First rule of Beano Club, we don’t watch Beano Allstars.

You ever look back at something you liked when you were a kid, and find that it was nowhere near as good as you remember it? As in, you thought it was decent back then, but nowadays it’s an abomination that makes you want to commit seppuku for the crime of actually enjoying it at one point? The Beano…it’s kind of like that.

The Beano is a long-running anthology comic from over here in merry old England. The stories include Dennis the Menace – not to be confused with the American blonde kid – a boy who liked to misbehave, Minnie the Minx, a girl who liked to misbehave, the Bash Street Kids, a class who liked to misbehave, Ivy the Terrible, a girl who liked to misbehave, Roger the Dodger, a boy who liked to misbehave, and The 3 Bears, a family of bears who liked to steal food, and stealing food is naughty so they liked to misbehave. A good variety of characters, I think.

Anyway, Beano comics were okay when I was a kid, but when I reread them, I was greeted by stale stories, lame jokes that were over-explained as if to treat the readers like mongoloids, and…actually-okay art. I’m not expecting “naughty kid throws tomato at policeman” to be an epic comic story that rivals Sandman: Preludes and Nocturnes, but it was pretty bad. I mean, seriously, they actually gave speech balloons to the reader. Yes, sometimes the character would be doing something, and there would be a speech balloon, labelled “reader’s voice”, addressing the character on their actions. As if the reader would actually talk to the characters and the characters would talk back. Because if you talk to comic characters and expect an answer, you’re absolutely sane.

The Beano was extremely popular, however,  and thus received an animated adaptation. A few, in fact. As in, Dennis the Menace received his own cartoon series a while back, twice, and there were two video releases – The Beano Video, rechristened The Beano Allstars when released to DVD and The Beano Videostars. We’ll be looking at the first of the two.

So what’s wrong with The Beano Allstars? Well, like the comic it’s based on, it’s an anthology, and the shorts are pretty much direct adaptations of comic stories – I think I even have one or two of the comics that inspired the shorts knocking about somewhere. Direct adaptations of comic stories rarely ever work because what works in a comic doesn’t necessarily work on the screen. We may guffaw at a talking gorilla or a superhero turning into a baby in a comic, but we aren’t going to want that in our summer blockbusters. For example, the Nolan Batman movies take storyline ideas from the comics, but weave them together to create their own cinematic plot. Granted, those movies are lightyears away from what we’re about to look at, but The Beano Allstars is still slightly reminiscent of those old Marvel cartoons where they took comic panels and animated them slightly. The truncated storylines of Beano comics, and their way of telling jokes, that require explanations from captions, does not translate well to animation, as we will see.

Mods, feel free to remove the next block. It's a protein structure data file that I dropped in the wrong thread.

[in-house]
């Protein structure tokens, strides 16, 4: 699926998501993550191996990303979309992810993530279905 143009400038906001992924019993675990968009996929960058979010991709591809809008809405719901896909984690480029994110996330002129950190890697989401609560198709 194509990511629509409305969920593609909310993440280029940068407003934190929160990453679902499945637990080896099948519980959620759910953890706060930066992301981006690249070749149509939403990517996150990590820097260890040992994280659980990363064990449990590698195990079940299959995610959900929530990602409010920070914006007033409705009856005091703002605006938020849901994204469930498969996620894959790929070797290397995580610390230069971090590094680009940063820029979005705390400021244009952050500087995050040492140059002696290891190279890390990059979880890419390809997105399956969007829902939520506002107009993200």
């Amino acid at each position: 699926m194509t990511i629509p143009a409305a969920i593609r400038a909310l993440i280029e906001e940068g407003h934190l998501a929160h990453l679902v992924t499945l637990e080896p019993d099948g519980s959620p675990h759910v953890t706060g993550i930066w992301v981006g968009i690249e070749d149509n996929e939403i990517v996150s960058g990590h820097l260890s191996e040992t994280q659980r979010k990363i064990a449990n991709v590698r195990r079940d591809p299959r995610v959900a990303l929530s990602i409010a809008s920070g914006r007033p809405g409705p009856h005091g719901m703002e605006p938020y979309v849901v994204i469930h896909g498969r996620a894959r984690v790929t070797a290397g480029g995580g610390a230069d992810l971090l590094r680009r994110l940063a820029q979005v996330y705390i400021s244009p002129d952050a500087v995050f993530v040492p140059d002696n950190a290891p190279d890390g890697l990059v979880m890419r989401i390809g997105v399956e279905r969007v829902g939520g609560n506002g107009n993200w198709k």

We open with a giant comic flying towards us, with panels featuring all the characters that this show will focus on; Dennis the Menace, Minnie the Minx, the Bash Street Kids and the Three Bears. The characters instantly come to life, and start breaking out of the panels to interact with each other, and by interact, I mean, pick on. This is actually the best part of the show, the animation is fun and the music is bouncy and full of energy. And yeah, the in-show title is still The Beano Video.

Our first story is a Dennis and Gnasher one: “In On The Act”, complete with title card with Dennis and Gnasher doing Michael Jackson moves in a spotlight. Gee, I wonder if this cartoon will involve the stage at all? It begins with Dennis’ nemesis, Walter the Softy, sees this poster